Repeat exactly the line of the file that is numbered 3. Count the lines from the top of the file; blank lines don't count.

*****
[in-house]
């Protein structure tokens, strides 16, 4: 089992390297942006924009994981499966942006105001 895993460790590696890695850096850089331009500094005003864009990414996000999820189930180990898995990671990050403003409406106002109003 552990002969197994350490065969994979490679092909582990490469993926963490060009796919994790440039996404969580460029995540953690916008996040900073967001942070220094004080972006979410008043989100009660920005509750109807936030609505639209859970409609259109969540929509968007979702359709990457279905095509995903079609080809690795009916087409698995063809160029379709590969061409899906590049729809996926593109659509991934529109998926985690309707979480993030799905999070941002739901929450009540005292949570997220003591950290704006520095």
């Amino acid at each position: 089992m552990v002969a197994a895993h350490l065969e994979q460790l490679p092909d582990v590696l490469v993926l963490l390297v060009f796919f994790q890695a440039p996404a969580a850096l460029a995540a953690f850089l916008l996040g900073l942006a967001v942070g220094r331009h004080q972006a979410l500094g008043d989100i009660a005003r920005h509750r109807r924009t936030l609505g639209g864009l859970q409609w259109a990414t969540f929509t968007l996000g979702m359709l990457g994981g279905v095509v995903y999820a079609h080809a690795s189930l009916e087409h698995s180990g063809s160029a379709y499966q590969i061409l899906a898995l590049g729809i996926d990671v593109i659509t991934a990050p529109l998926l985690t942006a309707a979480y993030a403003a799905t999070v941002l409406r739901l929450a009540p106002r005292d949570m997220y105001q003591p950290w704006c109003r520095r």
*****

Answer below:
């Amino acid at each position: 089992m552990v002969a197994a895993h350490l065969e994979q460790l490679p092909d582990v590696l490469v993926l963490l390297v060009f796919f994790q890695a440039p996404a969580a850096l460029a995540a953690f850089l916008l996040g900073l942006a967001v942070g220094r331009h004080q972006a979410l500094g008043d989100i009660a005003r920005h509750r109807r924009t936030l609505g639209g864009l859970q409609w259109a990414t969540f929509t968007l996000g979702m359709l990457g994981g279905v095509v995903y999820a079609h080809a690795s189930l009916e087409h698995s180990g063809s160029a379709y499966q590969i061409l899906a898995l590049g729809i996926d990671v593109i659509t991934a990050p529109l998926l985690t942006a309707a979480y993030a403003a799905t999070v941002l409406r739901l929450a009540p106002r005292d949570m997220y105001q003591p950290w704006c109003r520095r």